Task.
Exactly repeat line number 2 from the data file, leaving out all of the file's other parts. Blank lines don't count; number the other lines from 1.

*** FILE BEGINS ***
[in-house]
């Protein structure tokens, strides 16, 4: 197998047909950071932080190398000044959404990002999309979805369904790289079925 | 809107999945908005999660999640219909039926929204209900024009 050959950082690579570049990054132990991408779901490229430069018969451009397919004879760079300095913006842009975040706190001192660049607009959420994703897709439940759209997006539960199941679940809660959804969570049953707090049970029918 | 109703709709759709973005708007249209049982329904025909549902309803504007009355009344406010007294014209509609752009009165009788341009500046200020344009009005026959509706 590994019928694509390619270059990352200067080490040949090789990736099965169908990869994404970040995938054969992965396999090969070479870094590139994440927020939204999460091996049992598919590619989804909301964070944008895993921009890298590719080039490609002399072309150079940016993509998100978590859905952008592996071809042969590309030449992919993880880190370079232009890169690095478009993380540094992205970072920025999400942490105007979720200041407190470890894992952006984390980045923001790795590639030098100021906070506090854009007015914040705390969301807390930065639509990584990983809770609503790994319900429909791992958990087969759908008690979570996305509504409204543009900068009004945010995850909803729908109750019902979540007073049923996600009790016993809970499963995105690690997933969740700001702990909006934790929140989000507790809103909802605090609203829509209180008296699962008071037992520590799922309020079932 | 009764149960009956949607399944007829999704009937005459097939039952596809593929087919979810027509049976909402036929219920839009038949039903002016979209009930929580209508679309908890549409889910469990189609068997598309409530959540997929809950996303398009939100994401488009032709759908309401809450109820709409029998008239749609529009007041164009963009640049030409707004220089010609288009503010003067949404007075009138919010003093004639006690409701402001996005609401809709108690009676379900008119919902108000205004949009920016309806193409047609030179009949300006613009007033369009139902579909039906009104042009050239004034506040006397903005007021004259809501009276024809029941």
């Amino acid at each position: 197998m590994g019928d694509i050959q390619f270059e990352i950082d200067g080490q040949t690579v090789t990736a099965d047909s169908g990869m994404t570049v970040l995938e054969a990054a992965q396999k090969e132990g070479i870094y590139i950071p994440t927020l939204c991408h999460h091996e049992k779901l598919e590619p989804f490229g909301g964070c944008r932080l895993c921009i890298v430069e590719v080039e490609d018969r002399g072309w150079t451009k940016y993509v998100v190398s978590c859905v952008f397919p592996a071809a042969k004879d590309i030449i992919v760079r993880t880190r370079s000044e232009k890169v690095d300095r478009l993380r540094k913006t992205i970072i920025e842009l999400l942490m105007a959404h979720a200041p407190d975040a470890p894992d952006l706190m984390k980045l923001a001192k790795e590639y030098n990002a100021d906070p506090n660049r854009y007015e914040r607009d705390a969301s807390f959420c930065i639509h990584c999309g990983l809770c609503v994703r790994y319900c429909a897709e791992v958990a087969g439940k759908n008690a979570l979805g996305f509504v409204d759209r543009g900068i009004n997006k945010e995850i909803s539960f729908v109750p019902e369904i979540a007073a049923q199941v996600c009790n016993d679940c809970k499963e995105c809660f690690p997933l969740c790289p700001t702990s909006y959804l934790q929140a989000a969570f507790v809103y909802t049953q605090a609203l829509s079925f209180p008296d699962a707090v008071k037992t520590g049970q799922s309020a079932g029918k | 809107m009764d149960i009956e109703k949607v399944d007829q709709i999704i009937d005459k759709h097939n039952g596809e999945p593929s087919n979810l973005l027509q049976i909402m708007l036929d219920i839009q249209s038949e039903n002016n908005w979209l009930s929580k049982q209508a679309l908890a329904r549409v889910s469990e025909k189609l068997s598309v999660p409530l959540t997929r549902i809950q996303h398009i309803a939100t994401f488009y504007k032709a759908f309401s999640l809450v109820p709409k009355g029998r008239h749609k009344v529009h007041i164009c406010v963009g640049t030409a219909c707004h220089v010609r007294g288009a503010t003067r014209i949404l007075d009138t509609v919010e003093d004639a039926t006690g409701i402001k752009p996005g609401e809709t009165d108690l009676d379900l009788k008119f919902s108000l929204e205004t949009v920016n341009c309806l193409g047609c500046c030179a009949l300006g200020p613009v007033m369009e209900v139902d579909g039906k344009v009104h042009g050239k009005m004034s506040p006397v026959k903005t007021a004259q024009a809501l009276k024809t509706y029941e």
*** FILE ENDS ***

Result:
């Protein structure tokens, strides 16, 4: 197998047909950071932080190398000044959404990002999309979805369904790289079925 | 809107999945908005999660999640219909039926929204209900024009 050959950082690579570049990054132990991408779901490229430069018969451009397919004879760079300095913006842009975040706190001192660049607009959420994703897709439940759209997006539960199941679940809660959804969570049953707090049970029918 | 109703709709759709973005708007249209049982329904025909549902309803504007009355009344406010007294014209509609752009009165009788341009500046200020344009009005026959509706 590994019928694509390619270059990352200067080490040949090789990736099965169908990869994404970040995938054969992965396999090969070479870094590139994440927020939204999460091996049992598919590619989804909301964070944008895993921009890298590719080039490609002399072309150079940016993509998100978590859905952008592996071809042969590309030449992919993880880190370079232009890169690095478009993380540094992205970072920025999400942490105007979720200041407190470890894992952006984390980045923001790795590639030098100021906070506090854009007015914040705390969301807390930065639509990584990983809770609503790994319900429909791992958990087969759908008690979570996305509504409204543009900068009004945010995850909803729908109750019902979540007073049923996600009790016993809970499963995105690690997933969740700001702990909006934790929140989000507790809103909802605090609203829509209180008296699962008071037992520590799922309020079932 | 009764149960009956949607399944007829999704009937005459097939039952596809593929087919979810027509049976909402036929219920839009038949039903002016979209009930929580209508679309908890549409889910469990189609068997598309409530959540997929809950996303398009939100994401488009032709759908309401809450109820709409029998008239749609529009007041164009963009640049030409707004220089010609288009503010003067949404007075009138919010003093004639006690409701402001996005609401809709108690009676379900008119919902108000205004949009920016309806193409047609030179009949300006613009007033369009139902579909039906009104042009050239004034506040006397903005007021004259809501009276024809029941």